The Florida Senate's redistricting committee has approved a map that will go to the Senate floor for a vote next week.
The new state Senate districts have been randomly numbered, which now makes it a "legal reality" that all senators will have to run for re-election in 2016, according to the committee chair, Bill Galvano, R-Bradenton.
Galvano had previously maintained that senators not up for re-election would not have to run as long as the new district populations were somewhat similar to the old and the districts were numbered the same.
But that contentious theory has now been put aside.
If the full Senate and House approve this map it will mean that state Sen. Joseph Abruzzo, D-Wellington, and state Sen. Maria Sachs, D-Delray Beach, will be in the same Palm Beach County district. No incumbent will be in the western district now held by Abruzzo.
Abruzzo has said he will move to the new district and run there.
"I will be running for re-election in the western Palm Beach County Senate district in which I currently and historically have been elected to represent the vast majority of the communities," he said.
Broward County has no such issues, because the three Broward-based senators are leaving due to term limits. But the future would be far murkier under this map in Miami-Dade County, where three senators have been drawn into the same Hispanic district.
One of them, Dwight Bullard, D-Cutler Bay, is likely to move just slightly westward to run in the district most similar to his current one. But senators Miguel Diaz de la Portilla, R-Miami, and Anitere Flores, R-Miami, could have to run against each other in a primary election. And under the new map, a new African-American district would arise in northeast Miami-Dade. That district appears wide open.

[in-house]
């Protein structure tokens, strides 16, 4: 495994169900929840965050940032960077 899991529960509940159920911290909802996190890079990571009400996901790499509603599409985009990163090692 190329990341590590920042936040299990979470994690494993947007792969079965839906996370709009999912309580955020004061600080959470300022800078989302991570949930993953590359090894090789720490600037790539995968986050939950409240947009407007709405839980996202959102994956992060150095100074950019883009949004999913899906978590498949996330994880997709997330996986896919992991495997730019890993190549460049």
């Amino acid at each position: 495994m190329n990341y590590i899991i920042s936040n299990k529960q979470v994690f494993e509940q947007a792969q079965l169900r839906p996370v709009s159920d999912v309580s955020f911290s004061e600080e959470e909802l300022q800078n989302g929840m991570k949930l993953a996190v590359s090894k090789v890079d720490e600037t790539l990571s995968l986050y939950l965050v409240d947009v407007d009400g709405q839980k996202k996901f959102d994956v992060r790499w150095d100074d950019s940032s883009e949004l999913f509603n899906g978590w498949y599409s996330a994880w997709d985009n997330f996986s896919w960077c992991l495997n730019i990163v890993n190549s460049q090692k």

The upcoming floor vote in the Senate, which should take place early next week, will see Democrats try to argue for a map that includes district lines that don't cross Tampa Bay. Such a map was offered to the committee Friday by state Sen. Jeff Clemens, D-Lake Worth, but he withdrew it when it became clear it didn't have the votes to pass the committee.
But it's not clear any map has the votes to pass the Senate floor.
Even members of Galvano's own party were concerned the map approved by the committee did not address the concerns of the voting-rights groups that sued over the old maps.
"What we need to really guard against is falling in the same trap we fell into a couple years ago when we passed our original plan," said state Sen. Jack Latvala, R-Clearwater.
Even Republicans on the committee seemed hesitant to vote for the map. Sen. Tom Lee, R-Brandon, one of the most vocal critics of the Republican plan, warned of reaction among constituents should the Legislature fail once again to pass a map as it did during congressional redistricting.
"No legal team will come bail me out in my home community because I walk around like a moron with my head in the sand while I'm up here," he said.
Lee told Clemens that the Democrat's plan raised some important issues, and asked him to try again on the Senate floor to "let the full body take a look at what you're presenting here."
Still, despite referring to the map as "fatally flawed," Lee joined his fellow Republicans in passing the map out of committee, and it passed along party lines, four Republicans to three Democrats.
The major point of contention next week will be how much tinkering the Senate can do to the map. During congressional redistricting, the House redistricting chair, state Rep. Jose Oliva, R-Miami, insisted on only minimal changes to the base map created in seclusion by legislative staff. Senators, however, believed the legislature should have a greater role in crafting the final product.
"We are in a very constrained legislative world," Galvano cautioned. "The product that comes out of our chamber will not even be given the benefit of the doubt. ... I am confident that [the map] is a constitutionally compliant product that is worthy to go to the floor."